Reflection: Lesson Planning Summer Reading: Create a Book Jacket - Section 1: Introduce the Project


Most teachers would agree that the wonderful summer months fly by all too quickly. We use the time to catch up on all the chores and projects relegated to the “that’s a summer a job” list created during the school year.  We attend workshops, take courses and plan for the school year ahead.  We also pray that our most recent crop of grade level graduates takes our heartfelt advice and reads, reads, READS! Well-documented research proves that the gap in literacy skills between summer readers and non-readers grows exponentially over time. To stave off the slump, schools and libraries have developed a variety of approaches and programs with the intent of keeping the readers hooked and drawing in the reluctant ones.

My own school system asks students to read three books before the start of the next school year. To make the process easier, students are provided with a lengthy reading list with titles from an assortment of genres and at a variety of reading levels. However, books need not come from the list. To encourage success, tips for students and parents are provided too. Annotation, note taking and summarizing are suggested but not required. So comes my dilemma: How does summer reading fit into the sixth grade ELA curriculum? Since the guidelines are not formal, how do I address this nonassignment-assignment? What is acceptable evidence of completion, considering that I have not taught them any specific skills or processes? I certainly want to send the message that reading is important all year round but in a way that meets these parameters. To do so students complete a project that requires them to list all the books they read over the summer, choose the one they enjoyed most to summarize, consider what made that book stand out, and reflect on their summer reading experience. I do not grade this assignment on reading comprehension. Instead I use it as a first look at students writing abilities and to gain insight to their reading experience.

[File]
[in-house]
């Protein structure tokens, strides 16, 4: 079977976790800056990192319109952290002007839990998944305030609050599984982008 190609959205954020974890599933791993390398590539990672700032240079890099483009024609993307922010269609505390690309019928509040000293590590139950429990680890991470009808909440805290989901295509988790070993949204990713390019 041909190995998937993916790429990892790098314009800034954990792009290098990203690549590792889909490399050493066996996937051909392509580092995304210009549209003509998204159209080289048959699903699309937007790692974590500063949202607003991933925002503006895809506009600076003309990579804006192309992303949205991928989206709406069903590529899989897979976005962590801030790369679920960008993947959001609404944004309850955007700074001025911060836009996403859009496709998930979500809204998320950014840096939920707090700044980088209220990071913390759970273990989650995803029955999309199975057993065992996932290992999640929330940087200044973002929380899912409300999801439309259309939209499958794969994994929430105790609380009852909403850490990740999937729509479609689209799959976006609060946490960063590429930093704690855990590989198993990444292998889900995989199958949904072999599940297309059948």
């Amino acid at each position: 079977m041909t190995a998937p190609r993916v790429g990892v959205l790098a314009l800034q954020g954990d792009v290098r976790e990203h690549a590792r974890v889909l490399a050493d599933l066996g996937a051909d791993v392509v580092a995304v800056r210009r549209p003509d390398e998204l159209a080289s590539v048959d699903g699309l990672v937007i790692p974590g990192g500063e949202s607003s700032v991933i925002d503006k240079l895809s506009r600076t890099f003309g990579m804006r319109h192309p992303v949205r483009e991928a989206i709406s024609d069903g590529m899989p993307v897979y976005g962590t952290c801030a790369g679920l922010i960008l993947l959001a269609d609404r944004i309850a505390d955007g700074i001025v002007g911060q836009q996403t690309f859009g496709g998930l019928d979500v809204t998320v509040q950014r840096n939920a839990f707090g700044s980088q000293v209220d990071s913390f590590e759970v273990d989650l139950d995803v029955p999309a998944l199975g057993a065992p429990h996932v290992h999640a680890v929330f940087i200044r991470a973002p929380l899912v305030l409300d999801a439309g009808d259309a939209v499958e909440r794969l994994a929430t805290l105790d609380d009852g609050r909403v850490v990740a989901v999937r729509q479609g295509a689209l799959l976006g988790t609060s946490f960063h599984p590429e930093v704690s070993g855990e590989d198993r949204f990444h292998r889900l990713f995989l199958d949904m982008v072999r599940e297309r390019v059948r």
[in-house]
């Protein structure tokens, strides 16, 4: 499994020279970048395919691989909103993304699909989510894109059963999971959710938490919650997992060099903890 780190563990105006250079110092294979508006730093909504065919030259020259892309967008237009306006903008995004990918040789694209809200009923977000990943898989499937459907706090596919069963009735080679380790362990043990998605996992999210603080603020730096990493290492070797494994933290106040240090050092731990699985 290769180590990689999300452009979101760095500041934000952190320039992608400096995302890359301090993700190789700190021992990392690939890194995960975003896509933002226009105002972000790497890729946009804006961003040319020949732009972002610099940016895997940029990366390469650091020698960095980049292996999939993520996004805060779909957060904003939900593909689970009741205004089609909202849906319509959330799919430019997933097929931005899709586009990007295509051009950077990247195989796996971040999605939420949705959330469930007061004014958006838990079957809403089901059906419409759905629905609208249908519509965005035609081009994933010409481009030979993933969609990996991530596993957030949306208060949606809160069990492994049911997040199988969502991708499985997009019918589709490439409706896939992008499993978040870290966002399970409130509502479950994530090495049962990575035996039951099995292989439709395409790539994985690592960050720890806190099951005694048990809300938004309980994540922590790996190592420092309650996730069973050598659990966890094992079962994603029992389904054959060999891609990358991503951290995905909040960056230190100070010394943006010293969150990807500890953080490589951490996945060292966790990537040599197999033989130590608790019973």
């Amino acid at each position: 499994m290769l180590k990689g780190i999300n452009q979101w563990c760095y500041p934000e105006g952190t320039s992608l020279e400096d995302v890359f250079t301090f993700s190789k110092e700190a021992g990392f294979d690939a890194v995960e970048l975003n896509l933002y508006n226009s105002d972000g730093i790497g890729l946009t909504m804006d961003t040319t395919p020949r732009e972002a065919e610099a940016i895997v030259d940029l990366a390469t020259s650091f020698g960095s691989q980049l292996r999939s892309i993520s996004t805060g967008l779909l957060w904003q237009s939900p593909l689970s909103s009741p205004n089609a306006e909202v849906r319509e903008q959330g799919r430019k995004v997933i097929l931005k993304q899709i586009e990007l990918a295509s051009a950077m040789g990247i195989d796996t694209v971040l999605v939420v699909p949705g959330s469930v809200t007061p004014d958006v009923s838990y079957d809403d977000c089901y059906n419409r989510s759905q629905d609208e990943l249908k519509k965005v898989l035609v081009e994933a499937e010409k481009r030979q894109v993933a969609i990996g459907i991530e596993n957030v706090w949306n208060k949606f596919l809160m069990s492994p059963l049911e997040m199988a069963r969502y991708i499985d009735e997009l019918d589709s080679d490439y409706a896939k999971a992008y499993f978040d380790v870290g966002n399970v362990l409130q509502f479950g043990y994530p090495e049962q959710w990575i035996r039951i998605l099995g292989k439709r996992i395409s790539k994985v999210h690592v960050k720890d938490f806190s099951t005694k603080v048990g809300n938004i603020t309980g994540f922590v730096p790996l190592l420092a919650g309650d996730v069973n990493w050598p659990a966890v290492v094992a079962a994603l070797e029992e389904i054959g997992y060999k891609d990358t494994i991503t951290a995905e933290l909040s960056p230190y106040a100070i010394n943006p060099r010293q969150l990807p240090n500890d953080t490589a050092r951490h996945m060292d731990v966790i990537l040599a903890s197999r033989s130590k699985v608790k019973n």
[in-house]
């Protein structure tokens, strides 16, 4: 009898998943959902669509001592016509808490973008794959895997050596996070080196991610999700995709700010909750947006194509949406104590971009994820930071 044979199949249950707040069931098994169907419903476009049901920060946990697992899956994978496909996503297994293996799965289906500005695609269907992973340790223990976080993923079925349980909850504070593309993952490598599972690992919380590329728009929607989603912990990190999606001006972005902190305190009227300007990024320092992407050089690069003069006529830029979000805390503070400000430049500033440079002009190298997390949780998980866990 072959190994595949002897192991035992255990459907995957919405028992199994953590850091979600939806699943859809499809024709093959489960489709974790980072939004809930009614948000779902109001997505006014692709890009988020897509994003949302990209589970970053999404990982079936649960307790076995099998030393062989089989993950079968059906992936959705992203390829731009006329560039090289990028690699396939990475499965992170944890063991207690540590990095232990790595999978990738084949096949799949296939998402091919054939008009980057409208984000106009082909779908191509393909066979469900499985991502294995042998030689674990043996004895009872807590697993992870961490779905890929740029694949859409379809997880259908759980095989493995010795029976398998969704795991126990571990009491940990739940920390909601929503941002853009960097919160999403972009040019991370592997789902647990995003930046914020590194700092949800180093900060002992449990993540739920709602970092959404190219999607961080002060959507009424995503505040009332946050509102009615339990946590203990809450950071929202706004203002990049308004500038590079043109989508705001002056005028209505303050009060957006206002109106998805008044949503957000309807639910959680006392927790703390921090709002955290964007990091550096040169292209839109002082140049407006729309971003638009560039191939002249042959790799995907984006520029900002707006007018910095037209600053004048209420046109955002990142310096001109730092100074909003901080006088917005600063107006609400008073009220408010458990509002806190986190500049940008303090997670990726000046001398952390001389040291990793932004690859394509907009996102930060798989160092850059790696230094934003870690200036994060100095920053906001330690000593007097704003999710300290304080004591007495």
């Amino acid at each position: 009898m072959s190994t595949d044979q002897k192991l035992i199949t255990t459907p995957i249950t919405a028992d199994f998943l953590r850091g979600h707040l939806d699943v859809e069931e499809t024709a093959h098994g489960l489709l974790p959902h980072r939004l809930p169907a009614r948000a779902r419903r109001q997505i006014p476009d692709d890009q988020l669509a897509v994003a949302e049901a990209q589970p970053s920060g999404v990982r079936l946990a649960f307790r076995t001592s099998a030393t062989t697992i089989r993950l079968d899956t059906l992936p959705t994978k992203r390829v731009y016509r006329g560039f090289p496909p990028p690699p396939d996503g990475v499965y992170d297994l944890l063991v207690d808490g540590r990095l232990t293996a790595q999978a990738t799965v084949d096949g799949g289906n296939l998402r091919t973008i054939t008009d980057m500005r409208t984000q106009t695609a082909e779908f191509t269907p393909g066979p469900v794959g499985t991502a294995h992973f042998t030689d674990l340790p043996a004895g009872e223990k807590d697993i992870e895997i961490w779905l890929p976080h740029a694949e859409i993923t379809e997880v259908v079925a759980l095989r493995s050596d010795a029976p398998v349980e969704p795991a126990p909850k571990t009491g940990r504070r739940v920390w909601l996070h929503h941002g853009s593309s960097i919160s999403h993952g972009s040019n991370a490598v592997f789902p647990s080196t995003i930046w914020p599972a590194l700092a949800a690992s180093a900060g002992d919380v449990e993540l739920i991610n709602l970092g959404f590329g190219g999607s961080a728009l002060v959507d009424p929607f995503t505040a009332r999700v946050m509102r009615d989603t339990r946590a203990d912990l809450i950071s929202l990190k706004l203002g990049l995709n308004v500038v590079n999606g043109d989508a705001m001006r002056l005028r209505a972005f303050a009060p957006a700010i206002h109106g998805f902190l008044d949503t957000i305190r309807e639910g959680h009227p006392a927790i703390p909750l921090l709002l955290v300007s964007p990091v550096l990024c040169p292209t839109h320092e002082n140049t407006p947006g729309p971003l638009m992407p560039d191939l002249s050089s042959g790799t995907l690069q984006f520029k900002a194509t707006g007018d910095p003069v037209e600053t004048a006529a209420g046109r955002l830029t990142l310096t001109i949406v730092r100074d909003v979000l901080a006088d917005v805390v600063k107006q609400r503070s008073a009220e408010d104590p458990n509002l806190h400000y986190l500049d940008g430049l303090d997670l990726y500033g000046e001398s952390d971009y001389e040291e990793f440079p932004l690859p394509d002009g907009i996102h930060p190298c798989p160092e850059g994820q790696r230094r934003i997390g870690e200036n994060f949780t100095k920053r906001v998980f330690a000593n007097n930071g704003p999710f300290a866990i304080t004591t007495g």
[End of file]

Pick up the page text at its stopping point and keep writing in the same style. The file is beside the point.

Background for This Lesson
  Lesson Planning: Background for This Lesson
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Summer Reading: Create a Book Jacket

Unit 1: Team Building
Lesson 2 of 3

Objective: Demonstrate ability to write with focus, organization, and supporting details and demonstrate understanding of a book read during summer vacation. Engage in collaborative discussions with partners and small groups about the texts.

Big Idea: Giving students an opportunity to reflect on their summer reading habits may produce some surprises for you and for them too!

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book jacket
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